J Clin Med. 2021 May 19;10(10):2189. doi: 10.3390/jcm10102189.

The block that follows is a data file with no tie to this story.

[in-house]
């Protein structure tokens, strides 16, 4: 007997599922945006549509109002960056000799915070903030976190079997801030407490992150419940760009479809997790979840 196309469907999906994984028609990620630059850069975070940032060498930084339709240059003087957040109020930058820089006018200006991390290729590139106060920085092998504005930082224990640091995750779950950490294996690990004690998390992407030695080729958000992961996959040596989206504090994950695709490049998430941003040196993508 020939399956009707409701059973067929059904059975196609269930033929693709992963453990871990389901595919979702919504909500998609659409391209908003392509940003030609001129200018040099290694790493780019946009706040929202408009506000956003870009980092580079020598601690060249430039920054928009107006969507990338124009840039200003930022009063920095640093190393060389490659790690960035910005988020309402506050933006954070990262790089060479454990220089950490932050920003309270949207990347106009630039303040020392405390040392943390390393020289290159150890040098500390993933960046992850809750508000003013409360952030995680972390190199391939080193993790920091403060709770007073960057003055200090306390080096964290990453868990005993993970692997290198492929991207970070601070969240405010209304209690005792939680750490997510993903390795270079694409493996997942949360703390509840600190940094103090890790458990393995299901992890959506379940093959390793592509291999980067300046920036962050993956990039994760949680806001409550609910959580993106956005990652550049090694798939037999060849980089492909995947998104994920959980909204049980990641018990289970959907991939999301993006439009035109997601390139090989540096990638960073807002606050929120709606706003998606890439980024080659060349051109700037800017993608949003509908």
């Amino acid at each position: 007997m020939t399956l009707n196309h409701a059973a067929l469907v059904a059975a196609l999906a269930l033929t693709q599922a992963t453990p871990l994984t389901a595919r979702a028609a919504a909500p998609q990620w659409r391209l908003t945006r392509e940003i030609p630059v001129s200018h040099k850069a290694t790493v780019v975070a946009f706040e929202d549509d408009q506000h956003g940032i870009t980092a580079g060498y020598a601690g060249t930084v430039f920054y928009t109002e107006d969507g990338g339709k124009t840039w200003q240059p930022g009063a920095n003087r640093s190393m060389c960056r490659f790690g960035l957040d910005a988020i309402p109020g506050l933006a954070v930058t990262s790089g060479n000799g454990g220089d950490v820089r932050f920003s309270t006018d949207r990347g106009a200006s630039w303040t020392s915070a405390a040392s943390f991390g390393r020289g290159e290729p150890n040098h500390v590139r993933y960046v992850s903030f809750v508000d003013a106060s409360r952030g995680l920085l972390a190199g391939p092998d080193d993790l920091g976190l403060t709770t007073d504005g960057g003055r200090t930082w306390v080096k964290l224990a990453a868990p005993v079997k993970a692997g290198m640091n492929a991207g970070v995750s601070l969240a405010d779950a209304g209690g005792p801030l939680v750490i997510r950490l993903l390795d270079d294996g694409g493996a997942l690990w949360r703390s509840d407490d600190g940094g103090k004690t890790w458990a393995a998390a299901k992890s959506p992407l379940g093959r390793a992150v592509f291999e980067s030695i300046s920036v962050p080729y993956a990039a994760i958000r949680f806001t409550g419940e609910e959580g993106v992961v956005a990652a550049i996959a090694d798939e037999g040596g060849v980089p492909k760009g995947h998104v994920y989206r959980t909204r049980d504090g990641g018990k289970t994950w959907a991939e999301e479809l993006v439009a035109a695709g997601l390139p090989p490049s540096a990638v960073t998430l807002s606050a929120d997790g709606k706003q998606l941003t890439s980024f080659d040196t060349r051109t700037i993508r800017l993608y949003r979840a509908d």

Sciatica is a condition often accompanied by neuropathic pain (NP). Acupuncture and dry needling are common treatments for pain, and the current literature supports acupuncture as an effective treatment for sciatica. However, it is unknown if the mechanisms of NP are considered in the delivery of needling interventions for sciatica. Our objective was to assess the efficacy and the effectiveness of needling therapies, to identify common needling practices and to investigate if NP mechanisms are considered in the treatment of sciatica. A scoping review of the literature on needling interventions for sciatica and a review of the literature on mechanisms related to NP and needling interventions were performed. Electronic literature searches were conducted on PubMed, MEDLINE, CINAHL and Cochrane Database of Systematic Reviews from inception to August, 2020 to identify relevant papers. Reference lists of included papers were also manually screened and a related-articles search through PubMed was performed on all included articles. Mapping of the results included description of included studies, summary of results, and identification of gaps in the existing literature. Ten articles were included. All studies used acupuncture for the treatment of sciatica, no studies on dry needling were identified. Current evidence supports the efficacy and effectiveness of acupuncture for sciatica, however, no studies considered underlying NP mechanisms in the acupuncture approach for sciatica and the rationale for using acupuncture was inconsistent among trials. This review reveals that neuropathic pain mechanisms are not routinely considered in needling approaches for patients with sciatica. Studies showed acupuncture to be an effective treatment for sciatic pain, however, further research is warranted to explore if needling interventions for sciatica and NP would be more effective if NP mechanisms are considered.